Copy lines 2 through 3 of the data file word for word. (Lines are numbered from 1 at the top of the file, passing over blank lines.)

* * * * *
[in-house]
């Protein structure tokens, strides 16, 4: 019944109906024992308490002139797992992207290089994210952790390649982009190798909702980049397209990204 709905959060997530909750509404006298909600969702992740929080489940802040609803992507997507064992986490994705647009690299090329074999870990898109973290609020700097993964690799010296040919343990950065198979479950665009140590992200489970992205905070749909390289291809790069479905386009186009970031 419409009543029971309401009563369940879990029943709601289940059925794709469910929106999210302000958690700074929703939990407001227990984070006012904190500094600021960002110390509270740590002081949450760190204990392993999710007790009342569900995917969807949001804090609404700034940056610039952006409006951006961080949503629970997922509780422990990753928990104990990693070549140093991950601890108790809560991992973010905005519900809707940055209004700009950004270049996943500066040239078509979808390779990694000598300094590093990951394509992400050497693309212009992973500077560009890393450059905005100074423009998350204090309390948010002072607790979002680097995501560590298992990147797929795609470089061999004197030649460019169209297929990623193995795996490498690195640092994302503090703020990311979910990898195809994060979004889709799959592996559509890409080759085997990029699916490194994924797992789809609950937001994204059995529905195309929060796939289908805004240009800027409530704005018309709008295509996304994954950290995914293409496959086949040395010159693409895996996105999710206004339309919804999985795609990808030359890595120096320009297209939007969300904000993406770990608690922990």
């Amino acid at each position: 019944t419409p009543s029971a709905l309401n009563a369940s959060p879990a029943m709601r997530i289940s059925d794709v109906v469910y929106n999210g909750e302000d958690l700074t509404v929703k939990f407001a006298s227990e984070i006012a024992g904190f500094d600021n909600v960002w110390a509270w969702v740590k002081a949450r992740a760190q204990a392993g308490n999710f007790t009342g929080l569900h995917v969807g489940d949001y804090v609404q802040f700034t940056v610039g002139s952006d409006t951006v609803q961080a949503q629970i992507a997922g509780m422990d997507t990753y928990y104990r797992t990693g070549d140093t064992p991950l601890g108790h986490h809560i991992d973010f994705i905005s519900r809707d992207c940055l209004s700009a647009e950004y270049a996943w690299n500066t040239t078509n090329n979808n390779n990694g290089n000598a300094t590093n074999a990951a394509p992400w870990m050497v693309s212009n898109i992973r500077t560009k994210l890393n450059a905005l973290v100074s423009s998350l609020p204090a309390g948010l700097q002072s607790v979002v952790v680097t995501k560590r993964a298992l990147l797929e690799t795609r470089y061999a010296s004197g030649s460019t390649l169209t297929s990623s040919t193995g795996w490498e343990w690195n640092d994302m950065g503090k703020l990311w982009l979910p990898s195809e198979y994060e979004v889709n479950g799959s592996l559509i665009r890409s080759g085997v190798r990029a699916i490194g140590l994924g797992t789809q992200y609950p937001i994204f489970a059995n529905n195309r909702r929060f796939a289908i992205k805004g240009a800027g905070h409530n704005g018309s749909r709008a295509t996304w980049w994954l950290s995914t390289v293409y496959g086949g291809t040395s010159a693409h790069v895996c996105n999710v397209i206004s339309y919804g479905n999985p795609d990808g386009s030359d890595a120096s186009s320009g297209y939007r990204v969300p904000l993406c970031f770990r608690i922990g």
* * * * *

């Protein structure tokens, strides 16, 4: 019944109906024992308490002139797992992207290089994210952790390649982009190798909702980049397209990204 709905959060997530909750509404006298909600969702992740929080489940802040609803992507997507064992986490994705647009690299090329074999870990898109973290609020700097993964690799010296040919343990950065198979479950665009140590992200489970992205905070749909390289291809790069479905386009186009970031 419409009543029971309401009563369940879990029943709601289940059925794709469910929106999210302000958690700074929703939990407001227990984070006012904190500094600021960002110390509270740590002081949450760190204990392993999710007790009342569900995917969807949001804090609404700034940056610039952006409006951006961080949503629970997922509780422990990753928990104990990693070549140093991950601890108790809560991992973010905005519900809707940055209004700009950004270049996943500066040239078509979808390779990694000598300094590093990951394509992400050497693309212009992973500077560009890393450059905005100074423009998350204090309390948010002072607790979002680097995501560590298992990147797929795609470089061999004197030649460019169209297929990623193995795996490498690195640092994302503090703020990311979910990898195809994060979004889709799959592996559509890409080759085997990029699916490194994924797992789809609950937001994204059995529905195309929060796939289908805004240009800027409530704005018309709008295509996304994954950290995914293409496959086949040395010159693409895996996105999710206004339309919804999985795609990808030359890595120096320009297209939007969300904000993406770990608690922990």
């Amino acid at each position: 019944t419409p009543s029971a709905l309401n009563a369940s959060p879990a029943m709601r997530i289940s059925d794709v109906v469910y929106n999210g909750e302000d958690l700074t509404v929703k939990f407001a006298s227990e984070i006012a024992g904190f500094d600021n909600v960002w110390a509270w969702v740590k002081a949450r992740a760190q204990a392993g308490n999710f007790t009342g929080l569900h995917v969807g489940d949001y804090v609404q802040f700034t940056v610039g002139s952006d409006t951006v609803q961080a949503q629970i992507a997922g509780m422990d997507t990753y928990y104990r797992t990693g070549d140093t064992p991950l601890g108790h986490h809560i991992d973010f994705i905005s519900r809707d992207c940055l209004s700009a647009e950004y270049a996943w690299n500066t040239t078509n090329n979808n390779n990694g290089n000598a300094t590093n074999a990951a394509p992400w870990m050497v693309s212009n898109i992973r500077t560009k994210l890393n450059a905005l973290v100074s423009s998350l609020p204090a309390g948010l700097q002072s607790v979002v952790v680097t995501k560590r993964a298992l990147l797929e690799t795609r470089y061999a010296s004197g030649s460019t390649l169209t297929s990623s040919t193995g795996w490498e343990w690195n640092d994302m950065g503090k703020l990311w982009l979910p990898s195809e198979y994060e979004v889709n479950g799959s592996l559509i665009r890409s080759g085997v190798r990029a699916i490194g140590l994924g797992t789809q992200y609950p937001i994204f489970a059995n529905n195309r909702r929060f796939a289908i992205k805004g240009a800027g905070h409530n704005g018309s749909r709008a295509t996304w980049w994954l950290s995914t390289v293409y496959g086949g291809t040395s010159a693409h790069v895996c996105n999710v397209i206004s339309y919804g479905n999985p795609d990808g386009s030359d890595a120096s186009s320009g297209y939007r990204v969300p904000l993406c970031f770990r608690i922990g």